Politics matters – here’s why…

November 7, 2012 7:05 pm

Every political activist has, at some time, asked why they bother. Friends and family often can’t understand it. Often we can’t understand it ourselves. The crisis of politics, which I’ve written about before on these pages, is huge – arguably more serious, and bigger, than the financial crisis. It spans continents and infects the political and social environment of many major democracies. Barack Obama will never have to stand for election again, but in his acceptance speech, he gave a fantastic and concise explanation of why politics matters. This will (probably) be the last mention of Obama on these pages today – but it’s a good onem I promise. Here’s the quote:

‎”I know that political campaigns can sometimes seem small, even silly. And that provides plenty of fodder for the cynics who tell us that politics is nothing more than a contest of egos or the domain of special interests. But if you ever get the chance to talk to folks who turned out at our rallies and crowded along a rope line in a high school gym or – or saw folks working late at a campaign office in some tiny county far away from home, you’ll discover something else.

You’ll hear the determination in the voice of a young field organiser who’s working his way through college and wants to make sure every child has that same opportunity. You’ll hear the pride in the voice of a volunteer who’s going door to door because her brother was finally hired when the local auto plant added another shift.

You’ll hear the deep patriotism in the voice of a military spouse who’s working the phones late at night to make sure that no one who fights for this country ever has to fight for a job or a roof over their head when they come home.

That’s why we do this. That’s what politics can be. That’s why elections matter.”

That should ring true to anyone who has ever worked on the campaign. Or to put it another way:

“Some may belittle politics but we who are engaged in it know that it is where people stand tall. Although I know that it has many harsh contentions, it is still the arena that sets the heart beating a little faster. If it is, on occasions, the place of low skulduggery, it is more often the place for the pursuit of noble causes.”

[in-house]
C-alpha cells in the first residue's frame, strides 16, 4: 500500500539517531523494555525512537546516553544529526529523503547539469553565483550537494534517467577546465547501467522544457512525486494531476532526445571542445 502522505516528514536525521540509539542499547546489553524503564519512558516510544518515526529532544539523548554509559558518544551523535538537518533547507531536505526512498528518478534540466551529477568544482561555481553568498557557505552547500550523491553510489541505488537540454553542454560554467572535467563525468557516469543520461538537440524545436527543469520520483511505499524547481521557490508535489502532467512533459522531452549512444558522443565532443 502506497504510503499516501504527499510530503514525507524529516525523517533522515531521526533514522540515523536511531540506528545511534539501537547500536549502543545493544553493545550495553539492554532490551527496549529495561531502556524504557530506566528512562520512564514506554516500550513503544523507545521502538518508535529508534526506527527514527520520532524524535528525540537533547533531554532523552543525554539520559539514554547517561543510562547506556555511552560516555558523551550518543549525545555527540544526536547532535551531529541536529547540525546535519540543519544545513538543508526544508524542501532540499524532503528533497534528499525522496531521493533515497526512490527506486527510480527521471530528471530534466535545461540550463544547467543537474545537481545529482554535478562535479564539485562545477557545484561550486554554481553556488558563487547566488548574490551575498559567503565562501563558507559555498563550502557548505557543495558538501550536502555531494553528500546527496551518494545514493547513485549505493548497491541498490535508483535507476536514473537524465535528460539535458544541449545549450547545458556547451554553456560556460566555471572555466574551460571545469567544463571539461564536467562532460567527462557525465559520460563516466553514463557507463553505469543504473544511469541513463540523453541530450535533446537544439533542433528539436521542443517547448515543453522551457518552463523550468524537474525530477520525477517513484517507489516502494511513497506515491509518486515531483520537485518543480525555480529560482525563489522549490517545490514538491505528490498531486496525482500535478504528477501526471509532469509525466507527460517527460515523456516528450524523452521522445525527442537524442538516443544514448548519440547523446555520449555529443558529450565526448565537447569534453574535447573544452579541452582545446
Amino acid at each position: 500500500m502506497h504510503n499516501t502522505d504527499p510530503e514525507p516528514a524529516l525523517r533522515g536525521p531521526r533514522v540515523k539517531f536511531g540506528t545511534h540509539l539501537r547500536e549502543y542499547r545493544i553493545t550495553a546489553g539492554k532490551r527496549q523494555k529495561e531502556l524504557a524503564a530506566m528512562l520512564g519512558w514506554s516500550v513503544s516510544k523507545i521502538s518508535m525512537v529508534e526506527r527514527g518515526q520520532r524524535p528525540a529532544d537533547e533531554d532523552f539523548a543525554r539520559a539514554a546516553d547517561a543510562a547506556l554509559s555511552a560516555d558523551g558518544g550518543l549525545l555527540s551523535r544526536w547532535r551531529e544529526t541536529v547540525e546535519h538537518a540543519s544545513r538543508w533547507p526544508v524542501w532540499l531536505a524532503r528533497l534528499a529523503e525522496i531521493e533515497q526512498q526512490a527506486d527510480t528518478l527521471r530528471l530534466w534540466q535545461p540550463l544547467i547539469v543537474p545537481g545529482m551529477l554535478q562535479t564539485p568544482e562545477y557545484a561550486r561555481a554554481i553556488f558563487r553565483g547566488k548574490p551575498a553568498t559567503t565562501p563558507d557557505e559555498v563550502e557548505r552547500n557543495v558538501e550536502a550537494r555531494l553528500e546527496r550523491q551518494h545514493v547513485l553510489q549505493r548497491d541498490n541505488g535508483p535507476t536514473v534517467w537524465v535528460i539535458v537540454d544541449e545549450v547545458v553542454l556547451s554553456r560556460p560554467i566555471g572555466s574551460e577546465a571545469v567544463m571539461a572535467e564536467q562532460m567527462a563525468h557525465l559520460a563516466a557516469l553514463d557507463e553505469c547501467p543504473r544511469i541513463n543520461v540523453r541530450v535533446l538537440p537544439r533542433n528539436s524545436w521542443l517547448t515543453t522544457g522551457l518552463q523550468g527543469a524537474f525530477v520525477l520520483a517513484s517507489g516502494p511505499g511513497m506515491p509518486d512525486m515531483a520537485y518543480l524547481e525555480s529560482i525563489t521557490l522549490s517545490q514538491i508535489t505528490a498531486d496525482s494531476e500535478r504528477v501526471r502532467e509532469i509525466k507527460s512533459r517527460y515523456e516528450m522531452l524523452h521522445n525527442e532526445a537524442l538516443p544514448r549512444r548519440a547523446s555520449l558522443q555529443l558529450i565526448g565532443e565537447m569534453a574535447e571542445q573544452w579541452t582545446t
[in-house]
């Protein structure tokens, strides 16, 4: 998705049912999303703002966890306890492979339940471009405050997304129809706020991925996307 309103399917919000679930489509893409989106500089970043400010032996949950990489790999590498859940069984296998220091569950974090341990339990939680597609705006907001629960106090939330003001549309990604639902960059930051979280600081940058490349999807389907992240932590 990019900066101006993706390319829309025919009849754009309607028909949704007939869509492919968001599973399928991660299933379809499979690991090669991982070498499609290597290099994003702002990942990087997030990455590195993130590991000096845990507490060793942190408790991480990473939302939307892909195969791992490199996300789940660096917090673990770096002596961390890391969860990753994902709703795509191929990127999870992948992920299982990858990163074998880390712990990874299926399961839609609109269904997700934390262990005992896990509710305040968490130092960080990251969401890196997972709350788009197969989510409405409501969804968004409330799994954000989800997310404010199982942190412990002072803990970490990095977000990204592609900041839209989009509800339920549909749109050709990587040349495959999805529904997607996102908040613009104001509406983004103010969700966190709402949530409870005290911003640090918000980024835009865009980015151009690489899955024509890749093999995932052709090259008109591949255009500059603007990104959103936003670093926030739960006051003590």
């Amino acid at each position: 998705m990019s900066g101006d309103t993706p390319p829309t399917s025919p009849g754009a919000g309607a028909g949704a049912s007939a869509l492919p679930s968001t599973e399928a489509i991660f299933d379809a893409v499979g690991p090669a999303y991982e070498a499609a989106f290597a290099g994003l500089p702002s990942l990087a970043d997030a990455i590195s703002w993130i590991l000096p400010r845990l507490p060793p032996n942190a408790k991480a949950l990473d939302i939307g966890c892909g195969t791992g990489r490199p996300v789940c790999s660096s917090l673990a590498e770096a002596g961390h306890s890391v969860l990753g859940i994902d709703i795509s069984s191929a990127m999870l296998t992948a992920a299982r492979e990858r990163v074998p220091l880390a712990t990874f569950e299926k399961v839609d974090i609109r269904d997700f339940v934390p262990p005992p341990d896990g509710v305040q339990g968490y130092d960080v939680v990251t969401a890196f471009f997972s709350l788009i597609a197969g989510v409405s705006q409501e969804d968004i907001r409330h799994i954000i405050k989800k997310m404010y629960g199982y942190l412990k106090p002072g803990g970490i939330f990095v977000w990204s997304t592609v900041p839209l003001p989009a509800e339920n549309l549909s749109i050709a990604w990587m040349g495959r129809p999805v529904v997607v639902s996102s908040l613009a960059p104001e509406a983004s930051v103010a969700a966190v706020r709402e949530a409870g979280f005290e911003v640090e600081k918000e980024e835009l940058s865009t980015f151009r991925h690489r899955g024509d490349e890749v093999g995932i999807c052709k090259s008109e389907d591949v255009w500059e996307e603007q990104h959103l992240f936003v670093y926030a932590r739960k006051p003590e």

Politics matters.

  • AlanGiles

    “Some may belittle politics but we who are engaged in it know that it is where people stand tall. Although I know that it has many harsh contentions, it is still the arena that sets the heart beating a little faster. If it is, on occasions, the place of low skulduggery, it is more often the place for the pursuit of noble causes.”Politics matters.”

    Pass the sickbag, Alice!. An attempt to paint Blair as Obama.  How Tony Blair could have even used those words without blushing – after the Iraq war, the cash for peerages debacle, the blind eye turned to expenses frauds, the personal greed and avarice, and so many other things, really shows that he missed his vocation – he should have been on the stage. In what capacity, it is for the individual to decide for themselves.

    What is “noble” about old men buying themselves £8000 TV sets with public money, then blaming the aberration on their “OCD”, or having their moats cleaned, or submitting false invoices for cleaning work never done?

    • Chilbaldi

      As Obama said of Tony Blair: “sizzle and substance”

  • IAS2011

    Politics has to build from a foundation that reflects the Fairness and Justice that reflects a democracy, along with good ethical standards that pursue social mobility improvements amid the harsh reality of social challenges that people face and a policy that ignites Capitalism… but with a Conscience(??).